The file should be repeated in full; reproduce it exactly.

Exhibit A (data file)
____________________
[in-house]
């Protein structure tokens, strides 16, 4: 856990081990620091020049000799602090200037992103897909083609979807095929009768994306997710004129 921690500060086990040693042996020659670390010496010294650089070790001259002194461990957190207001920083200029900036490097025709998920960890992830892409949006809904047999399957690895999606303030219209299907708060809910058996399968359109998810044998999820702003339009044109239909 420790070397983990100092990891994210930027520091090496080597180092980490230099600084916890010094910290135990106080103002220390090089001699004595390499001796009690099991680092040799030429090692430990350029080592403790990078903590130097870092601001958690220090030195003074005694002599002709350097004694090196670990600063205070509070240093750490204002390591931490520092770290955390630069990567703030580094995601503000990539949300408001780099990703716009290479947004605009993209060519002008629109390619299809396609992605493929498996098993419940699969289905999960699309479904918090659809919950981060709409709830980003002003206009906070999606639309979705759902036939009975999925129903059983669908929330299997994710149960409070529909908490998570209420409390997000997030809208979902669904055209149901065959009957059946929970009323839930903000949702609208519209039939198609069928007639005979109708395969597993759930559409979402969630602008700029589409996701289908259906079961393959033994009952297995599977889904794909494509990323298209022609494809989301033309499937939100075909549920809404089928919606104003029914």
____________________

[in-house]
């Protein structure tokens, strides 16, 4: 856990081990620091020049000799602090200037992103897909083609979807095929009768994306997710004129 921690500060086990040693042996020659670390010496010294650089070790001259002194461990957190207001920083200029900036490097025709998920960890992830892409949006809904047999399957690895999606303030219209299907708060809910058996399968359109998810044998999820702003339009044109239909 420790070397983990100092990891994210930027520091090496080597180092980490230099600084916890010094910290135990106080103002220390090089001699004595390499001796009690099991680092040799030429090692430990350029080592403790990078903590130097870092601001958690220090030195003074005694002599002709350097004694090196670990600063205070509070240093750490204002390591931490520092770290955390630069990567703030580094995601503000990539949300408001780099990703716009290479947004605009993209060519002008629109390619299809396609992605493929498996098993419940699969289905999960699309479904918090659809919950981060709409709830980003002003206009906070999606639309979705759902036939009975999925129903059983669908929330299997994710149960409070529909908490998570209420409390997000997030809208979902669904055209149901065959009957059946929970009323839930903000949702609208519209039939198609069928007639005979109708395969597993759930559409979402969630602008700029589409996701289908259906079961393959033994009952297995599977889904794909494509990323298209022609494809989301033309499937939100075909549920809404089928919606104003029914």